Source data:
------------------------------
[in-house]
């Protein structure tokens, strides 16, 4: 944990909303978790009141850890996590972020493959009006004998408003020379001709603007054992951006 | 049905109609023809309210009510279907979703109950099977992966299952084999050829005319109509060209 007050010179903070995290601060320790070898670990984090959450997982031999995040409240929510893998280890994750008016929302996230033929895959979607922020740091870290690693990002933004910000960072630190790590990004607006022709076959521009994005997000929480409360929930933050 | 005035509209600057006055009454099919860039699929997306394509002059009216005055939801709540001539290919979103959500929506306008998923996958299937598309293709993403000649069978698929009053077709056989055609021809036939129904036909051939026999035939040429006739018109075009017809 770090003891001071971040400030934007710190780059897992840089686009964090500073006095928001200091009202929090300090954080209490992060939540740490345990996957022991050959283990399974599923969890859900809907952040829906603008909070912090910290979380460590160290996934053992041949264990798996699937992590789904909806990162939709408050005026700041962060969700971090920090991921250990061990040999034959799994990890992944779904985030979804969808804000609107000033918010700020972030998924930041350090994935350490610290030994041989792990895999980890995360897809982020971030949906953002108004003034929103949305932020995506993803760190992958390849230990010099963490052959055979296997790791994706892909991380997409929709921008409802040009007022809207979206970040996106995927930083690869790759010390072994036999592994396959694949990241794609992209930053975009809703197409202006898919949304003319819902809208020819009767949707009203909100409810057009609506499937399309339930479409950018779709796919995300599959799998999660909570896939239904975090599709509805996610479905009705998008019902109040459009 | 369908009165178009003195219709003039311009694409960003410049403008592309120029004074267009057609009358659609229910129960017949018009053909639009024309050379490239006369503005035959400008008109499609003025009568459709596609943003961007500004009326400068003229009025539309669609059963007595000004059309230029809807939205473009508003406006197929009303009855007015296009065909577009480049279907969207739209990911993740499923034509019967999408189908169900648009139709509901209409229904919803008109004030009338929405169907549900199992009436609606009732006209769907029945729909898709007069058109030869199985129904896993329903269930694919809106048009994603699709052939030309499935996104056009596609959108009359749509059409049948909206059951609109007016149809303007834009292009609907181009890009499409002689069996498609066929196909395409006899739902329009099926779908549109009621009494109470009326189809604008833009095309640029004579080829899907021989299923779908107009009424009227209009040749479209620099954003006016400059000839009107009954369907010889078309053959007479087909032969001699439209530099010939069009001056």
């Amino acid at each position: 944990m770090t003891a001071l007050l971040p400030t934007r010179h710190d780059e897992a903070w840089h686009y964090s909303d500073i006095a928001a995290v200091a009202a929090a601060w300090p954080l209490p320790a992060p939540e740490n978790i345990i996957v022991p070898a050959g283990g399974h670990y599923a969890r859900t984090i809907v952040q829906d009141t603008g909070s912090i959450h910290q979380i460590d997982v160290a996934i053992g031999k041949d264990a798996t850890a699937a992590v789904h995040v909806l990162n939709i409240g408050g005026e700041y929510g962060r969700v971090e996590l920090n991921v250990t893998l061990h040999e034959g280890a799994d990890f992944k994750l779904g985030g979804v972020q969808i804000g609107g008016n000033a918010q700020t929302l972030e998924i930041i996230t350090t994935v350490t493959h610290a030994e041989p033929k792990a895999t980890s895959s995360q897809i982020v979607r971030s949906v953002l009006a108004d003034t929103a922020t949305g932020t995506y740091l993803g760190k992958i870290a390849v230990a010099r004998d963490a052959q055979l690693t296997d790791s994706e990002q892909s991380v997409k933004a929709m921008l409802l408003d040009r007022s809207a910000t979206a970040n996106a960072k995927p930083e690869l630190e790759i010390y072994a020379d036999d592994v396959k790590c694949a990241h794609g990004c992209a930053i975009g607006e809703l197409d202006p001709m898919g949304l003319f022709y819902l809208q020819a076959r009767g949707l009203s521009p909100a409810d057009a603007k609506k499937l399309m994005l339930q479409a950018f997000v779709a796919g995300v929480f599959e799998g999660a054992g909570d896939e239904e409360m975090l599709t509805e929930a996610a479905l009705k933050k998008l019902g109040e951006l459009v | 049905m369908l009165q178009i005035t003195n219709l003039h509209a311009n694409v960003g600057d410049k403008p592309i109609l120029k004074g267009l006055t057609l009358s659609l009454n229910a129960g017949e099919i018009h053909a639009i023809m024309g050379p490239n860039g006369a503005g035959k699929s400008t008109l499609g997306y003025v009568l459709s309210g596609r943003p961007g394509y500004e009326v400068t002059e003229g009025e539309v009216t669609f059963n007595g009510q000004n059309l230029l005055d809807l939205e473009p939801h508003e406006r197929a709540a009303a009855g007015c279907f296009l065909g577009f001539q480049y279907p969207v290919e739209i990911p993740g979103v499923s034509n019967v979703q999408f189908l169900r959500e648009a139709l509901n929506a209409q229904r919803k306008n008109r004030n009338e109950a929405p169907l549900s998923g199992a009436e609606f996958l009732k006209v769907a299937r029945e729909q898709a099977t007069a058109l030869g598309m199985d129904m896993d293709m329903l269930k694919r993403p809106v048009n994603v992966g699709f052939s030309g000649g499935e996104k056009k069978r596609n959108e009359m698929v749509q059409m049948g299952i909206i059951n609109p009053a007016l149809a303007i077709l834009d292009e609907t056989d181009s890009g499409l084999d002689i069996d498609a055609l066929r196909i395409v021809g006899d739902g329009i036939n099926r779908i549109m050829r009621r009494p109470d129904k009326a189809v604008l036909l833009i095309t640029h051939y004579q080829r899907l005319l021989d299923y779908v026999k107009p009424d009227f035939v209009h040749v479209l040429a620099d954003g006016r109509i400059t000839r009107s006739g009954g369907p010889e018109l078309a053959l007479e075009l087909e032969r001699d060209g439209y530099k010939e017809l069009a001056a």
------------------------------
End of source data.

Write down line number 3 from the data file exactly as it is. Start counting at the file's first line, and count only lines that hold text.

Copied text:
């Amino acid at each position: 944990m770090t003891a001071l007050l971040p400030t934007r010179h710190d780059e897992a903070w840089h686009y964090s909303d500073i006095a928001a995290v200091a009202a929090a601060w300090p954080l209490p320790a992060p939540e740490n978790i345990i996957v022991p070898a050959g283990g399974h670990y599923a969890r859900t984090i809907v952040q829906d009141t603008g909070s912090i959450h910290q979380i460590d997982v160290a996934i053992g031999k041949d264990a798996t850890a699937a992590v789904h995040v909806l990162n939709i409240g408050g005026e700041y929510g962060r969700v971090e996590l920090n991921v250990t893998l061990h040999e034959g280890a799994d990890f992944k994750l779904g985030g979804v972020q969808i804000g609107g008016n000033a918010q700020t929302l972030e998924i930041i996230t350090t994935v350490t493959h610290a030994e041989p033929k792990a895999t980890s895959s995360q897809i982020v979607r971030s949906v953002l009006a108004d003034t929103a922020t949305g932020t995506y740091l993803g760190k992958i870290a390849v230990a010099r004998d963490a052959q055979l690693t296997d790791s994706e990002q892909s991380v997409k933004a929709m921008l409802l408003d040009r007022s809207a910000t979206a970040n996106a960072k995927p930083e690869l630190e790759i010390y072994a020379d036999d592994v396959k790590c694949a990241h794609g990004c992209a930053i975009g607006e809703l197409d202006p001709m898919g949304l003319f022709y819902l809208q020819a076959r009767g949707l009203s521009p909100a409810d057009a603007k609506k499937l399309m994005l339930q479409a950018f997000v779709a796919g995300v929480f599959e799998g999660a054992g909570d896939e239904e409360m975090l599709t509805e929930a996610a479905l009705k933050k998008l019902g109040e951006l459009v | 049905m369908l009165q178009i005035t003195n219709l003039h509209a311009n694409v960003g600057d410049k403008p592309i109609l120029k004074g267009l006055t057609l009358s659609l009454n229910a129960g017949e099919i018009h053909a639009i023809m024309g050379p490239n860039g006369a503005g035959k699929s400008t008109l499609g997306y003025v009568l459709s309210g596609r943003p961007g394509y500004e009326v400068t002059e003229g009025e539309v009216t669609f059963n007595g009510q000004n059309l230029l005055d809807l939205e473009p939801h508003e406006r197929a709540a009303a009855g007015c279907f296009l065909g577009f001539q480049y279907p969207v290919e739209i990911p993740g979103v499923s034509n019967v979703q999408f189908l169900r959500e648009a139709l509901n929506a209409q229904r919803k306008n008109r004030n009338e109950a929405p169907l549900s998923g199992a009436e609606f996958l009732k006209v769907a299937r029945e729909q898709a099977t007069a058109l030869g598309m199985d129904m896993d293709m329903l269930k694919r993403p809106v048009n994603v992966g699709f052939s030309g000649g499935e996104k056009k069978r596609n959108e009359m698929v749509q059409m049948g299952i909206i059951n609109p009053a007016l149809a303007i077709l834009d292009e609907t056989d181009s890009g499409l084999d002689i069996d498609a055609l066929r196909i395409v021809g006899d739902g329009i036939n099926r779908i549109m050829r009621r009494p109470d129904k009326a189809v604008l036909l833009i095309t640029h051939y004579q080829r899907l005319l021989d299923y779908v026999k107009p009424d009227f035939v209009h040749v479209l040429a620099d954003g006016r109509i400059t000839r009107s006739g009954g369907p010889e018109l078309a053959l007479e075009l087909e032969r001699d060209g439209y530099k010939e017809l069009a001056a």